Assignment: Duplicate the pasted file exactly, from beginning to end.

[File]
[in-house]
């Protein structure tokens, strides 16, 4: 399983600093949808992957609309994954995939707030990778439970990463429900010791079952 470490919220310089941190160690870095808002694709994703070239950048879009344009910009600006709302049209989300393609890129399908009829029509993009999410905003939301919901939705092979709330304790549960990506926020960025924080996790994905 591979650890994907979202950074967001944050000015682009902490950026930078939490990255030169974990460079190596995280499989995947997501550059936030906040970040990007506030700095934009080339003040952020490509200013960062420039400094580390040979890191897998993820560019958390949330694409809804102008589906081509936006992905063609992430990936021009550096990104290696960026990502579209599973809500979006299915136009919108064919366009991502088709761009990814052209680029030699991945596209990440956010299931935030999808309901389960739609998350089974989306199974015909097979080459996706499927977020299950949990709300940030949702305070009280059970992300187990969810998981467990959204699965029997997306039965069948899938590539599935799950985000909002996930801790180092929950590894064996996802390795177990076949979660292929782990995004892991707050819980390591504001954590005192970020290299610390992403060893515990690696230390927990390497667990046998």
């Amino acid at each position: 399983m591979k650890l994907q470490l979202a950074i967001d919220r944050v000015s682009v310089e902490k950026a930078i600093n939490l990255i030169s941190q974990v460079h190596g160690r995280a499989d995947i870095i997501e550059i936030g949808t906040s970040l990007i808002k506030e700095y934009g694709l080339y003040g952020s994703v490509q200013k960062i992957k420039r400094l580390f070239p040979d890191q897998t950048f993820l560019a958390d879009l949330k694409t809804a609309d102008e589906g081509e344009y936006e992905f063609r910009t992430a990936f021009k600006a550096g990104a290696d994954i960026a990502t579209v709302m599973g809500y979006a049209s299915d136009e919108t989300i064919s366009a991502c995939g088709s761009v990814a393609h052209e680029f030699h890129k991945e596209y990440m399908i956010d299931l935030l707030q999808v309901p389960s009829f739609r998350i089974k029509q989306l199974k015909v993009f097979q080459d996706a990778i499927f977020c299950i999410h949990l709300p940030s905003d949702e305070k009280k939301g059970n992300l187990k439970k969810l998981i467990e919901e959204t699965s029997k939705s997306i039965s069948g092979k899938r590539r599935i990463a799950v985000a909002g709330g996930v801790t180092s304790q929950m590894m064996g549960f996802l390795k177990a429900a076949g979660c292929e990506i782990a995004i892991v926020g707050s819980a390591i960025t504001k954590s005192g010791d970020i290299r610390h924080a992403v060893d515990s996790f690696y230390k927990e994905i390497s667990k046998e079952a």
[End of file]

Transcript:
[in-house]
């Protein structure tokens, strides 16, 4: 399983600093949808992957609309994954995939707030990778439970990463429900010791079952 470490919220310089941190160690870095808002694709994703070239950048879009344009910009600006709302049209989300393609890129399908009829029509993009999410905003939301919901939705092979709330304790549960990506926020960025924080996790994905 591979650890994907979202950074967001944050000015682009902490950026930078939490990255030169974990460079190596995280499989995947997501550059936030906040970040990007506030700095934009080339003040952020490509200013960062420039400094580390040979890191897998993820560019958390949330694409809804102008589906081509936006992905063609992430990936021009550096990104290696960026990502579209599973809500979006299915136009919108064919366009991502088709761009990814052209680029030699991945596209990440956010299931935030999808309901389960739609998350089974989306199974015909097979080459996706499927977020299950949990709300940030949702305070009280059970992300187990969810998981467990959204699965029997997306039965069948899938590539599935799950985000909002996930801790180092929950590894064996996802390795177990076949979660292929782990995004892991707050819980390591504001954590005192970020290299610390992403060893515990690696230390927990390497667990046998």
């Amino acid at each position: 399983m591979k650890l994907q470490l979202a950074i967001d919220r944050v000015s682009v310089e902490k950026a930078i600093n939490l990255i030169s941190q974990v460079h190596g160690r995280a499989d995947i870095i997501e550059i936030g949808t906040s970040l990007i808002k506030e700095y934009g694709l080339y003040g952020s994703v490509q200013k960062i992957k420039r400094l580390f070239p040979d890191q897998t950048f993820l560019a958390d879009l949330k694409t809804a609309d102008e589906g081509e344009y936006e992905f063609r910009t992430a990936f021009k600006a550096g990104a290696d994954i960026a990502t579209v709302m599973g809500y979006a049209s299915d136009e919108t989300i064919s366009a991502c995939g088709s761009v990814a393609h052209e680029f030699h890129k991945e596209y990440m399908i956010d299931l935030l707030q999808v309901p389960s009829f739609r998350i089974k029509q989306l199974k015909v993009f097979q080459d996706a990778i499927f977020c299950i999410h949990l709300p940030s905003d949702e305070k009280k939301g059970n992300l187990k439970k969810l998981i467990e919901e959204t699965s029997k939705s997306i039965s069948g092979k899938r590539r599935i990463a799950v985000a909002g709330g996930v801790t180092s304790q929950m590894m064996g549960f996802l390795k177990a429900a076949g979660c292929e990506i782990a995004i892991v926020g707050s819980a390591i960025t504001k954590s005192g010791d970020i290299r610390h924080a992403v060893d515990s996790f690696y230390k927990e994905i390497s667990k046998e079952a």